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Items: 1 to 20 of 62

1.

GABA neurons and the mechanisms of network oscillations: implications for understanding cortical dysfunction in schizophrenia.

Gonzalez-Burgos G, Lewis DA.

Schizophr Bull. 2008 Sep;34(5):944-61. doi: 10.1093/schbul/sbn070. Epub 2008 Jun 26. Review.

2.

Alterations of cortical GABA neurons and network oscillations in schizophrenia.

Gonzalez-Burgos G, Hashimoto T, Lewis DA.

Curr Psychiatry Rep. 2010 Aug;12(4):335-44. doi: 10.1007/s11920-010-0124-8. Review.

3.

GABA neuron alterations, cortical circuit dysfunction and cognitive deficits in schizophrenia.

Gonzalez-Burgos G, Fish KN, Lewis DA.

Neural Plast. 2011;2011:723184. doi: 10.1155/2011/723184. Epub 2011 Sep 5. Review.

4.

Deciphering the disease process of schizophrenia: the contribution of cortical GABA neurons.

Lewis DA, Hashimoto T.

Int Rev Neurobiol. 2007;78:109-31. Review.

PMID:
17349859
5.

[Schizophrenia and cortical GABA neurotransmission].

Hashimoto T, Matsubara T, Lewis DA.

Seishin Shinkeigaku Zasshi. 2010;112(5):439-52. Review. Japanese.

PMID:
20560363
6.

Cortical inhibitory neurons and schizophrenia.

Lewis DA, Hashimoto T, Volk DW.

Nat Rev Neurosci. 2005 Apr;6(4):312-24. Review.

PMID:
15803162
7.

Alterations in cortical network oscillations and parvalbumin neurons in schizophrenia.

Gonzalez-Burgos G, Cho RY, Lewis DA.

Biol Psychiatry. 2015 Jun 15;77(12):1031-40. doi: 10.1016/j.biopsych.2015.03.010. Epub 2015 Mar 17. Review.

8.

NMDA receptor hypofunction, parvalbumin-positive neurons, and cortical gamma oscillations in schizophrenia.

Gonzalez-Burgos G, Lewis DA.

Schizophr Bull. 2012 Sep;38(5):950-7. doi: 10.1093/schbul/sbs010. Epub 2012 Feb 21. Review.

9.

Cell and receptor type-specific alterations in markers of GABA neurotransmission in the prefrontal cortex of subjects with schizophrenia.

Lewis DA, Hashimoto T, Morris HM.

Neurotox Res. 2008 Oct;14(2-3):237-48. doi: 10.1007/BF03033813. Review.

10.

Inhibitory neurons in human cortical circuits: substrate for cognitive dysfunction in schizophrenia.

Lewis DA.

Curr Opin Neurobiol. 2014 Jun;26:22-6. doi: 10.1016/j.conb.2013.11.003. Epub 2013 Nov 30. Review.

11.

Neural synchrony in schizophrenia.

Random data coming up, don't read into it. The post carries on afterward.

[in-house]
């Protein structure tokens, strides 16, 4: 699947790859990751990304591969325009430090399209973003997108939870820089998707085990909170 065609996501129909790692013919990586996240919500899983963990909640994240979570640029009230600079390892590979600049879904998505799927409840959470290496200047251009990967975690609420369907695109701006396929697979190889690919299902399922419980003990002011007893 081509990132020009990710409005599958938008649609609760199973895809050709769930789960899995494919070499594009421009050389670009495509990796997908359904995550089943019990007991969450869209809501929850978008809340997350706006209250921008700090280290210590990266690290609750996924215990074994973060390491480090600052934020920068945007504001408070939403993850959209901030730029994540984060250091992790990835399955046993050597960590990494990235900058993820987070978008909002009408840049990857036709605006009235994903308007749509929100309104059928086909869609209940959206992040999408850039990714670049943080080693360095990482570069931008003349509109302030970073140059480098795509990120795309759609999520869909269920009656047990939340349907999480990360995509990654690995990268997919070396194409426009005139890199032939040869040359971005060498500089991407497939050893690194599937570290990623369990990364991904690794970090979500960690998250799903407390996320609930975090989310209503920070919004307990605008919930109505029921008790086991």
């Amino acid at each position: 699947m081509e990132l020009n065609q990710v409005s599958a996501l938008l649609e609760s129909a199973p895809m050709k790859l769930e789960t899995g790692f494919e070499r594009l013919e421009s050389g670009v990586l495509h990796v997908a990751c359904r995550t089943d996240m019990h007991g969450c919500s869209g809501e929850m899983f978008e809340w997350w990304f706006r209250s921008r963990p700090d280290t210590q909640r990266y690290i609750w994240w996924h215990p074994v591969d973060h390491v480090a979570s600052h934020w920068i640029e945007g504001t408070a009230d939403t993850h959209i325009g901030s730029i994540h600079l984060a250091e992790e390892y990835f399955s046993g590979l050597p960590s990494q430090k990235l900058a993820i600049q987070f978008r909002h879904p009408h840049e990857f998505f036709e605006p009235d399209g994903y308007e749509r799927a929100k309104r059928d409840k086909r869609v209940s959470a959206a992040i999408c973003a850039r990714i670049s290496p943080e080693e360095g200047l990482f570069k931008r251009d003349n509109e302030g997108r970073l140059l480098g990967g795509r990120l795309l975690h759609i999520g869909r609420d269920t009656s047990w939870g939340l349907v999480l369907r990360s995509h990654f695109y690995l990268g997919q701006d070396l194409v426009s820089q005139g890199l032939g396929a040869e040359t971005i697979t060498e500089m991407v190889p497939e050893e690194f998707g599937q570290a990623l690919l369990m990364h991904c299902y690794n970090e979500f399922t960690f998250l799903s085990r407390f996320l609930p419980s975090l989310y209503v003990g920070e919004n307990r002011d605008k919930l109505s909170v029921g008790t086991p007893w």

Ford JM, Mathalon DH.

Schizophr Bull. 2008 Sep;34(5):904-6. doi: 10.1093/schbul/sbn090. Epub 2008 Jul 24. Review.

12.

Altered GABA neurotransmission and prefrontal cortical dysfunction in schizophrenia.

Lewis DA, Pierri JN, Volk DW, Melchitzky DS, Woo TU.

Biol Psychiatry. 1999 Sep 1;46(5):616-26. Review.

PMID:
10472415
13.

Gamma band oscillations: a key to understanding schizophrenia symptoms and neural circuit abnormalities.

McNally JM, McCarley RW.

Curr Opin Psychiatry. 2016 May;29(3):202-10. doi: 10.1097/YCO.0000000000000244. Review.

14.
15.

The role of oscillations and synchrony in cortical networks and their putative relevance for the pathophysiology of schizophrenia.

Uhlhaas PJ, Haenschel C, Nikolić D, Singer W.

Schizophr Bull. 2008 Sep;34(5):927-43. doi: 10.1093/schbul/sbn062. Epub 2008 Jun 17. Review.

16.

Impaired prefrontal inhibition in schizophrenia: relevance for cognitive dysfunction.

Volk DW, Lewis DA.

Physiol Behav. 2002 Dec;77(4-5):501-5. Review.

PMID:
12526990
17.

Cognitive dysfunction in schizophrenia: convergence of gamma-aminobutyric acid and glutamate alterations.

Lewis DA, Moghaddam B.

Arch Neurol. 2006 Oct;63(10):1372-6. Review.

PMID:
17030651
18.

Abnormal neural oscillations and synchrony in schizophrenia.

Uhlhaas PJ, Singer W.

Nat Rev Neurosci. 2010 Feb;11(2):100-13. doi: 10.1038/nrn2774. Review.

PMID:
20087360
19.

Early brain wiring: activity-dependent processes.

Penn AA.

Schizophr Bull. 2001;27(3):337-47. Review.

PMID:
11596840
20.

Synapse-specific contributions in the cortical pathology of schizophrenia.

Seshadri S, Zeledon M, Sawa A.

Neurobiol Dis. 2013 May;53:26-35. doi: 10.1016/j.nbd.2013.01.009. Epub 2013 Jan 18. Review.

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